CHICAGO: Fever? Headache? Muscle aches? Forget about Ebola — chances are astronomically higher that you have the flu or some other common bug.
That message hasn’t reached many Americans, judging from stories that emergency room doctors and nurses swapped this week at a Chicago medical conference. Misinformed patients with Ebola-like symptoms can take up time and resources in busy emergency rooms, and doctors fear the problem may worsen when flu season ramps up.
That’s one reason why doctors say it’s especially important for patients to get their flu shots: Fewer flu cases could mean fewer Ebola false alarms.
“The whole system gets bogged down, even if it’s a false alarm,” Dr. Kristi Koenig said during a break at the American College of Emergency Physicians’ annual meeting.
Since the first Ebola diagnosis in the U.S., on Sept. 30 in a Liberian man treated in Dallas, doctors say they’ve had to reassure patients with many fears but none of the risk factors.
Examples shared by those attending the meeting include:
• An Ohio patient who thought she had Ebola because her husband had worked in Dallas, but not with the Ebola patient.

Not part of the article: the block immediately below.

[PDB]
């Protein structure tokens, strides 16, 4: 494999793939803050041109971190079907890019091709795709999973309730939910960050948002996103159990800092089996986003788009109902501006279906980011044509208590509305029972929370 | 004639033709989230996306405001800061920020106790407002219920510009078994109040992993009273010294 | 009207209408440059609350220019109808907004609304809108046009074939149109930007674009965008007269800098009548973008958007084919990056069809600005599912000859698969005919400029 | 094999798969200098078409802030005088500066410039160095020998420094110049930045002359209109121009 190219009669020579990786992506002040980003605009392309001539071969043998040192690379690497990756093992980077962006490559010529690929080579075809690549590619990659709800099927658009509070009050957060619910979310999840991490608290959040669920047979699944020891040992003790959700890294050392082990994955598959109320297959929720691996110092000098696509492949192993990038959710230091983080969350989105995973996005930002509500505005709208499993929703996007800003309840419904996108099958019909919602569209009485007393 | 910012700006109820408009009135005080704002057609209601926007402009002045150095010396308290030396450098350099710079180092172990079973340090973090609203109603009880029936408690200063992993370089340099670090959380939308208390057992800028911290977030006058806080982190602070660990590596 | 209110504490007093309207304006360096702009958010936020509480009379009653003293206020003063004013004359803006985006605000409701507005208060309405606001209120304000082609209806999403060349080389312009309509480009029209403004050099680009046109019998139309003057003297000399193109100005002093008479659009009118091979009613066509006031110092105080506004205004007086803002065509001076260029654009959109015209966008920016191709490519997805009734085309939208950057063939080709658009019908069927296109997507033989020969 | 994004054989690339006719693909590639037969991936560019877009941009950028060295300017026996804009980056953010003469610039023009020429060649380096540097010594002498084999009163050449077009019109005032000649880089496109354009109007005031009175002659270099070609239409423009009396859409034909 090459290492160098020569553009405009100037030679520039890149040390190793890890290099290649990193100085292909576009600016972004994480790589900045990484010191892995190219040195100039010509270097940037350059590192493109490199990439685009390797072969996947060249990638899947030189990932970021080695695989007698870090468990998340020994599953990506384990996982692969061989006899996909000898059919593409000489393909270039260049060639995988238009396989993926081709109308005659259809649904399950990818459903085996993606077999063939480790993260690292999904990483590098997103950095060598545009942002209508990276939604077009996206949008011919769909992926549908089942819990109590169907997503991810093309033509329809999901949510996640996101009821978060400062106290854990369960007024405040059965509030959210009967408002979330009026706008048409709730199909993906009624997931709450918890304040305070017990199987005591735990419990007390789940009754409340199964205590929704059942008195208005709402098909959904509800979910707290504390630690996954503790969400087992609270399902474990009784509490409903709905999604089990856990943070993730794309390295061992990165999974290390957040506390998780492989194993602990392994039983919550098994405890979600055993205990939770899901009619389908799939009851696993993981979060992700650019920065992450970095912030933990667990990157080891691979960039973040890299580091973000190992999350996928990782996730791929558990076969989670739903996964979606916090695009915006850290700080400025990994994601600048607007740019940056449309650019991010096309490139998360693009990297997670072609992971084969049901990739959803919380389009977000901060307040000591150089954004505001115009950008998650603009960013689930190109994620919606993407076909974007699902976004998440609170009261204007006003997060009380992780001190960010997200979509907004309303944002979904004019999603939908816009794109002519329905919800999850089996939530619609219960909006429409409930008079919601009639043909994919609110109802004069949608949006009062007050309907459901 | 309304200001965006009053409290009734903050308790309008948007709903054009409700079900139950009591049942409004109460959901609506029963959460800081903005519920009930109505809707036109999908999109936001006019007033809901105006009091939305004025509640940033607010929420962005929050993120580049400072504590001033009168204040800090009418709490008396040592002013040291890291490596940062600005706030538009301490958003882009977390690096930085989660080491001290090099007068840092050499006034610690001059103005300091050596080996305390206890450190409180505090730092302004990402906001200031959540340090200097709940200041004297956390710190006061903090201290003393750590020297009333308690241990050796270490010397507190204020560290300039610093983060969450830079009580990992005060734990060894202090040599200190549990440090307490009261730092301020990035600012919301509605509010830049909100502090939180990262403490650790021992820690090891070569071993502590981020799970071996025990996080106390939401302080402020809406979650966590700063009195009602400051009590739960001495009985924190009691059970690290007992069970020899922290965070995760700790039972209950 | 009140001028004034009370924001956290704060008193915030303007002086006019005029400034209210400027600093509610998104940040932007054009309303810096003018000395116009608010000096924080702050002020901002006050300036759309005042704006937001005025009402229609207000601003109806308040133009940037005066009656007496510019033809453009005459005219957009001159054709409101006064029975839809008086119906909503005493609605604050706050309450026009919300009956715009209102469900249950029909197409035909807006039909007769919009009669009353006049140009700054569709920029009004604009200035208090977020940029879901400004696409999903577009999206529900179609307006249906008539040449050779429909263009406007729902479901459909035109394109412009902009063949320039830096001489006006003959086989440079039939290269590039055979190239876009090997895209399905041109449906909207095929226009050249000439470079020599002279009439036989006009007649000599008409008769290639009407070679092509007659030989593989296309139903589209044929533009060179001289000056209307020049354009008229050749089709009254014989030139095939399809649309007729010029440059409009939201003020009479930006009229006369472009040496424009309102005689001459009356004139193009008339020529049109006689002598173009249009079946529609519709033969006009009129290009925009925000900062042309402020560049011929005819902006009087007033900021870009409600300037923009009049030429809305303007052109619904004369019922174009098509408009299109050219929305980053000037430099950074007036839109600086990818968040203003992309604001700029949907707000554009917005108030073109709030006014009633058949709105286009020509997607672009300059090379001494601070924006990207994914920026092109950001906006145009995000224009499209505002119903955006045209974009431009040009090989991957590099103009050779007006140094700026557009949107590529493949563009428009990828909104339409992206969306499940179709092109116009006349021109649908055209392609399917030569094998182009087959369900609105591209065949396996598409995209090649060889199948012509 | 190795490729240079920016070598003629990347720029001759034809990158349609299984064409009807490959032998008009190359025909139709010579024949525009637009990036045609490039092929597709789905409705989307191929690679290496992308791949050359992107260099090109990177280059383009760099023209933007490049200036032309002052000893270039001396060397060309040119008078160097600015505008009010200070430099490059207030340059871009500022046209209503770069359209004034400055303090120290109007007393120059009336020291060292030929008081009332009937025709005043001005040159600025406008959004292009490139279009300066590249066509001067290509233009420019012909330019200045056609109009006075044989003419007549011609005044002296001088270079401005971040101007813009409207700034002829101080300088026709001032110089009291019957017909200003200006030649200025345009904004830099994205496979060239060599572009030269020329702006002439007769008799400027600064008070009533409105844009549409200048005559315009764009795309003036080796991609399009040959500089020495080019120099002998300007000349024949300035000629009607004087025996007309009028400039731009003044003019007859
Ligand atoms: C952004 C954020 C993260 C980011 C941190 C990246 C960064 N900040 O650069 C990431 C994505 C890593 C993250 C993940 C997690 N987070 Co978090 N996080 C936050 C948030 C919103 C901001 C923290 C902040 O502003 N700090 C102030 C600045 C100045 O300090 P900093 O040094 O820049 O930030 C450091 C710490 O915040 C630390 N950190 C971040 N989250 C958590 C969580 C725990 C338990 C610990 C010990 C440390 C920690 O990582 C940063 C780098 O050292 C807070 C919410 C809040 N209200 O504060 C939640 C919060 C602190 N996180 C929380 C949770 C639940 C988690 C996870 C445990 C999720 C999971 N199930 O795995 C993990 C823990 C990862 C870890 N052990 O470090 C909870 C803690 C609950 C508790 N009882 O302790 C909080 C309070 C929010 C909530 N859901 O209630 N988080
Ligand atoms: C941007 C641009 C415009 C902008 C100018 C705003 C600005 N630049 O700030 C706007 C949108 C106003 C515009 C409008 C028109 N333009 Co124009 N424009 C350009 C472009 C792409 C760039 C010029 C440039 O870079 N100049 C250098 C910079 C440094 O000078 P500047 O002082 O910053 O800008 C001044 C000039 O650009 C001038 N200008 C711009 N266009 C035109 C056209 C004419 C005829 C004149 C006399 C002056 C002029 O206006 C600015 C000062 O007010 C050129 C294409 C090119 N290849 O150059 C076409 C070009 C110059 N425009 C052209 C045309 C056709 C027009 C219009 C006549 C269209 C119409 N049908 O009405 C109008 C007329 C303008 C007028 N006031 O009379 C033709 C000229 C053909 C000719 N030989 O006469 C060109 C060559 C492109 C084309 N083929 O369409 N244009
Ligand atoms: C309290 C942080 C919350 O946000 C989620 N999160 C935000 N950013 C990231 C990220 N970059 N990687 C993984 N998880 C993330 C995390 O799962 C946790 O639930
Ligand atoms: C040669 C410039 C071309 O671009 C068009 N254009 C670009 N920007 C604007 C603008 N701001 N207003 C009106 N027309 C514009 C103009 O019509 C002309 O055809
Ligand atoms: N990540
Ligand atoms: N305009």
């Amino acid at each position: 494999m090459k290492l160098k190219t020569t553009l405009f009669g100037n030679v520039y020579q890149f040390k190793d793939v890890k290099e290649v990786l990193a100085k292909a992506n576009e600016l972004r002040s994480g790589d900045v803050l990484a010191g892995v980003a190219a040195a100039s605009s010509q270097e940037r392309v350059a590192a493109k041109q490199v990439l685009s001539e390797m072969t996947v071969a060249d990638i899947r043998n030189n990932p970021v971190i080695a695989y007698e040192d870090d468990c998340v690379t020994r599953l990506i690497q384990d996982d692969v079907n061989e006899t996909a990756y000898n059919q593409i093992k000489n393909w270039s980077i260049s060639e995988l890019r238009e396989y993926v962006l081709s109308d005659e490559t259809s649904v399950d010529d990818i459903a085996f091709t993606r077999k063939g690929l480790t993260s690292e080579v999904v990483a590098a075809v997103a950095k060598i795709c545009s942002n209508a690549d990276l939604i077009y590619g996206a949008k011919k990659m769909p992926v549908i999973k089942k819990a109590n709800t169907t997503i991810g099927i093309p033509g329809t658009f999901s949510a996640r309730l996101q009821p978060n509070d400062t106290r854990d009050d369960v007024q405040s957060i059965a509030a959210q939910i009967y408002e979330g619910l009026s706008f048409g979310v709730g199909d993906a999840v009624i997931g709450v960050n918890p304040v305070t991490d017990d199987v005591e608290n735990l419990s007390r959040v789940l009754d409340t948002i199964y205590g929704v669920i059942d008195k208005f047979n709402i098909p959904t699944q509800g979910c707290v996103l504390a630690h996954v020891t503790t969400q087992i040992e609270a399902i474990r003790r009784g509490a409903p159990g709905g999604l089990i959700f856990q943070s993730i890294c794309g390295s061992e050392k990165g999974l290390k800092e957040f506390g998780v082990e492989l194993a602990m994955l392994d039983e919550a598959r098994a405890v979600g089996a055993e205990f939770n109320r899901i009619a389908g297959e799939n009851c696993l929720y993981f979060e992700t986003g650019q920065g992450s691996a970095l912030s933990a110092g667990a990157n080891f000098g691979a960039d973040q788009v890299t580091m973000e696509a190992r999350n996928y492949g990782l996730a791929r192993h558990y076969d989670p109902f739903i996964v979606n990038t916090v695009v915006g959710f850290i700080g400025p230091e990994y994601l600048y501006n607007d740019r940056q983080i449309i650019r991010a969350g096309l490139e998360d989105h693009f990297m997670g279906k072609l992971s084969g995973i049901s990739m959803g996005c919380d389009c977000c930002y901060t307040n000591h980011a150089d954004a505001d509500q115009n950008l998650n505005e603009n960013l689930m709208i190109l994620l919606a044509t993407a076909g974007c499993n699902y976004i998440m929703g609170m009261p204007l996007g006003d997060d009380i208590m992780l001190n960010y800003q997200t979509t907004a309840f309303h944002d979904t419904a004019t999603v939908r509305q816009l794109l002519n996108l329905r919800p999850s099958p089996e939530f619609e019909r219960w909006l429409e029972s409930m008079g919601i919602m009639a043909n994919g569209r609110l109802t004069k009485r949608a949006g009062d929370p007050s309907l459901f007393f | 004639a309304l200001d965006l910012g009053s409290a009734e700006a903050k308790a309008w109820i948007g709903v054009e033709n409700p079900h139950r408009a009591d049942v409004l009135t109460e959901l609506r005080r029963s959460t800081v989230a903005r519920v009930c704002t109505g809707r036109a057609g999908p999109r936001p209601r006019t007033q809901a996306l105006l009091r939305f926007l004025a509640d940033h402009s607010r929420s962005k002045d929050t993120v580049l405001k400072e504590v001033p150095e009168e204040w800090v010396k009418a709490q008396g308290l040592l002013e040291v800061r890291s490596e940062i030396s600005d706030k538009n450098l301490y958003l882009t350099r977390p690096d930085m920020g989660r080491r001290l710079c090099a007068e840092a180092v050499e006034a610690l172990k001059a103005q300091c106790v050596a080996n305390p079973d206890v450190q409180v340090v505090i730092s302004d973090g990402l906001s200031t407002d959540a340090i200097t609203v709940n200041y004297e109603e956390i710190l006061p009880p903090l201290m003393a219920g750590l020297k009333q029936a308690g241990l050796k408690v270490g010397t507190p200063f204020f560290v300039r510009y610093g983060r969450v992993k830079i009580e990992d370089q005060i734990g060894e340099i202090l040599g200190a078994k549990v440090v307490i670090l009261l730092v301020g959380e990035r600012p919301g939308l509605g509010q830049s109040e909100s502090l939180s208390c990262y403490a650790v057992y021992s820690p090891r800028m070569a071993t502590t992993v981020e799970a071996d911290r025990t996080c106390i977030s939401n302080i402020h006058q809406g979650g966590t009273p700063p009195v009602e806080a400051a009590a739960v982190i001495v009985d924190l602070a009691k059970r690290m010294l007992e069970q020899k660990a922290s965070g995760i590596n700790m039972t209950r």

• A New Mexico woman who sought ER testing for Ebola because she had visited Africa two years ago.
• Two Alabama patients who worried they were infected after traveling through an airport in Atlanta, the same city where Ebola patients were treated.
Those Alabama patients had intestinal symptoms but no contact with Ebola patients nor recent travel to Ebola-plagued countries in West Africa, and they were sent home after doctors consulted with the federal Centers for Disease Control and Prevention, said Dr. David Pigott, an emergency medicine specialist at the University of Alabama at Birmingham.
Flu and other airborne diseases can be transmitted by indirect contact with infected people. The only way to get Ebola is through direct contact with blood, vomit and other body fluids from Ebola patients, experts say.
While Ebola can be quickly ruled out for many patients by asking about recent travel to West Africa and contact with Ebola patients, “There’s still some concern about anybody with symptoms ... because it’s so much in the news,” said Koenig, director of public health preparedness at the University of California in Irvine.